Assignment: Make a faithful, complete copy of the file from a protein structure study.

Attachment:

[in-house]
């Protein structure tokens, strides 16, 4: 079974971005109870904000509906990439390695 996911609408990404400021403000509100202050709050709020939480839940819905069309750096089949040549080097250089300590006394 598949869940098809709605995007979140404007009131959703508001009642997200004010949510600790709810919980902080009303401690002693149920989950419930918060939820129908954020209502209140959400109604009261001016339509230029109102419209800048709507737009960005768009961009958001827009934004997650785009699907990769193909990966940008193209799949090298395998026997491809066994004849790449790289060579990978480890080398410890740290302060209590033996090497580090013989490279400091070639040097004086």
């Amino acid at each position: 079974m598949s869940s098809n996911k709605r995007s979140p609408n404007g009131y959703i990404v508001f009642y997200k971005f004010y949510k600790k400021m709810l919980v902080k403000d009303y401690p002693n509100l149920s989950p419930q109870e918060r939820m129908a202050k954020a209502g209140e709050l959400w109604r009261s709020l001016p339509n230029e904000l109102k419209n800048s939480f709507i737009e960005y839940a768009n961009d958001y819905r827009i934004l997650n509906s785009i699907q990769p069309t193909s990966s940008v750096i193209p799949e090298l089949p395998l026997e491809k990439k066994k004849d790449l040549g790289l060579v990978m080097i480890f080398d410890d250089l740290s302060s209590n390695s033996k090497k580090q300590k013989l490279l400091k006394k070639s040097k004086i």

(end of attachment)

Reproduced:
[in-house]
């Protein structure tokens, strides 16, 4: 079974971005109870904000509906990439390695 996911609408990404400021403000509100202050709050709020939480839940819905069309750096089949040549080097250089300590006394 598949869940098809709605995007979140404007009131959703508001009642997200004010949510600790709810919980902080009303401690002693149920989950419930918060939820129908954020209502209140959400109604009261001016339509230029109102419209800048709507737009960005768009961009958001827009934004997650785009699907990769193909990966940008193209799949090298395998026997491809066994004849790449790289060579990978480890080398410890740290302060209590033996090497580090013989490279400091070639040097004086």
């Amino acid at each position: 079974m598949s869940s098809n996911k709605r995007s979140p609408n404007g009131y959703i990404v508001f009642y997200k971005f004010y949510k600790k400021m709810l919980v902080k403000d009303y401690p002693n509100l149920s989950p419930q109870e918060r939820m129908a202050k954020a209502g209140e709050l959400w109604r009261s709020l001016p339509n230029e904000l109102k419209n800048s939480f709507i737009e960005y839940a768009n961009d958001y819905r827009i934004l997650n509906s785009i699907q990769p069309t193909s990966s940008v750096i193209p799949e090298l089949p395998l026997e491809k990439k066994k004849d790449l040549g790289l060579v990978m080097i480890f080398d410890d250089l740290s302060s209590n390695s033996k090497k580090q300590k013989l490279l400091k006394k070639s040097k004086i």